During our sessions his wife had stated that the patient could no longer “act” and complained that her once “flamboyant” and “unblushing” husband could no longer “put any feeling into his lines” when they read play scripts together. She thought that he had “lost his enthusiasm to act” consequent to his new found memory loss and an “understandable depressive reaction.” It became clear, however, that the patient was remarkably not depressed and that he maintained normal prosodic speech during conversation. When asked to use prosody to command when reading script, however, this once gallant actor spoke without melody, loudness, stress, nor accent, with inappropriate pauses. To quantify this patient’s peculiar deficit, the patient was required to read and repeat words and sentences to prosodic command and imitation. Observation revealed five single words and five sentences that the patient often and spontaneously uttered with normal prosody, such as “Honey, PLEASE(!).” These 10 items were used to assess the patient’s ability to produce prosody to command and imitation (table). For example, the patient was told to read the words “Honey PLEASE!” with loudness, stress, accentuation of the word “please,” and as if he really meant it. If he failed (the words were read without the acoustical features expected), the patient was asked to imitate the experimenter’s reading of the word(s) or sentence which incorporated the appropriate prosodic elements only after he was asked to describe the affective prosodic quality of the phrase to ensure good comprehension. Five age matched normal healthy controls volunteered to read the items found in the table, and in each case, read spontaneously the word or phrase with appropriate and expected prosody.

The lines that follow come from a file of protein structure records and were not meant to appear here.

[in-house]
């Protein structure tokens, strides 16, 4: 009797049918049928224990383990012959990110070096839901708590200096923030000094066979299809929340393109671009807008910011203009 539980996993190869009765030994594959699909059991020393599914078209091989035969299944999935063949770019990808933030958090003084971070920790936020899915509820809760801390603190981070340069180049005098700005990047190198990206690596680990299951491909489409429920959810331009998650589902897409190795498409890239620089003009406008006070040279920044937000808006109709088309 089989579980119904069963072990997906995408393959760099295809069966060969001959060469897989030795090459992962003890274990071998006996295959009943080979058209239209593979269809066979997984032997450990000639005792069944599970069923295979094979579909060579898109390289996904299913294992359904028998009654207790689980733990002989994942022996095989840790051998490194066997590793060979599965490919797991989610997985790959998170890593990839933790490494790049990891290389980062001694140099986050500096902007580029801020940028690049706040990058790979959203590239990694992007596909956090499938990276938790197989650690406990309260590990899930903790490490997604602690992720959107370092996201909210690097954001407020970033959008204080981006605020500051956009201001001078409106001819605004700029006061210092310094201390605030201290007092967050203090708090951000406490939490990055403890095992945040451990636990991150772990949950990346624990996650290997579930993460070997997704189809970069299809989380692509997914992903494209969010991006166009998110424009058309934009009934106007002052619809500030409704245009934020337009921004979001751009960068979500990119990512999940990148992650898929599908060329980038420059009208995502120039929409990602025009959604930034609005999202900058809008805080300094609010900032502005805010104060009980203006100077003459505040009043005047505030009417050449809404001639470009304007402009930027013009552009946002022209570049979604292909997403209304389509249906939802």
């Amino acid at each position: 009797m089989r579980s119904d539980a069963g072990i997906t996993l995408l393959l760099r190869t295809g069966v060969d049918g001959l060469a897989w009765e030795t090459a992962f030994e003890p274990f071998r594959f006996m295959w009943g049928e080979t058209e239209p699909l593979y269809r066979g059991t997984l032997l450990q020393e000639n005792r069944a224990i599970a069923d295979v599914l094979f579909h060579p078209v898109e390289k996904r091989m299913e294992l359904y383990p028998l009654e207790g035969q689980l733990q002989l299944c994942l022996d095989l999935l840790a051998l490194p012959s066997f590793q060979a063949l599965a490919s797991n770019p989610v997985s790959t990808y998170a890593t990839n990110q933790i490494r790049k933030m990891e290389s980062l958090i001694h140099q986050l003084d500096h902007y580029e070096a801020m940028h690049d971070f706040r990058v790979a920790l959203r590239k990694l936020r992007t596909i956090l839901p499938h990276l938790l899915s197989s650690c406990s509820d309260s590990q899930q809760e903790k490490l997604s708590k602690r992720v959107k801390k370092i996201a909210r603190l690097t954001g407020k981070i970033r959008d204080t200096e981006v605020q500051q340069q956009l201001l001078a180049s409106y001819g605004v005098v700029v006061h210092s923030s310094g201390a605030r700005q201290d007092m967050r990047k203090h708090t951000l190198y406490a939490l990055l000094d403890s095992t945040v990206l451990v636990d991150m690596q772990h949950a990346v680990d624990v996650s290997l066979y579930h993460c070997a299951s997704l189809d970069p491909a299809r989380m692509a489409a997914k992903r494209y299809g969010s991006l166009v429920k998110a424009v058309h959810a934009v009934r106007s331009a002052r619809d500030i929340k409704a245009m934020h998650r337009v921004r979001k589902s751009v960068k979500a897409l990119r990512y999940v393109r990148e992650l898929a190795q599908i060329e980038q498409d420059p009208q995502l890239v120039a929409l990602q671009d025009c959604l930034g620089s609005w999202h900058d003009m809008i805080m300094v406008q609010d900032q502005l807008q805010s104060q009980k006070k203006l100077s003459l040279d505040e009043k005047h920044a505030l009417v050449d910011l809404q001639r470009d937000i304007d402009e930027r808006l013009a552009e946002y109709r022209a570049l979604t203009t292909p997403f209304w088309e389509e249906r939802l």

The patient was unable to read any words or sentences with normal (appropriate and expected) prosody. Indeed, the patient had lost his ability to “act.” The patient’s use of prosody did, however, improve dramatically with imitation. That is, he was able to repeat eight of the 10 items in the table with appropriate and expected prosody. Interestingly, the single item that he continued to have trouble producing was item three (You know . . .there was a time when . . .). He could not pause after the words “you know” suggesting that this patient seems to also have features characteristic of motor aprosodia. Hence, because he had available the knowledge to successfully select and use appropriate prosody, but failed to produce prosodic speech to command, dysfunction of the praxis production system is implied rather than the conceptual system.3 Thus, ideomotor prosodic apraxia can be defined as an inability to produce prosody to command during speech. The precise underlying mechanism(s)] responsible for producing this deficit is unknown, although Heilman et al 7 and Tucker et al 8 have hypothesised that the right hemisphere is indeed dominant for organising the affective-prosodic components of language and gestural behaviour and that the functional anatomical organisation of affective language in the right hemisphere was analogous to the organisation of propositional language in the left (non-dominant) hemisphere. Conceptually, therefore, evidence of poor affective prosody to command yet normal spontaneous affective prosody, and good affective prosodic repetition and comprehension would suggest a “transcortical motor aprosodia.”2 Note however, that the patient’s spontaneous prosody was unaffected whereas spontaneous speech is affected by a transcortical motor aphasia. Hence, we might place the critical lesion for prosodic apraxia in the right dorsolateral frontal lobe, extending into the deep frontal white matter, in keeping with typical dominant hemispheric lesions producing transcortical motor aphasia. This speculation is supported by the patient’s SPECT findings of mild hypoperfusion in the frontotemporal lobes bilaterally.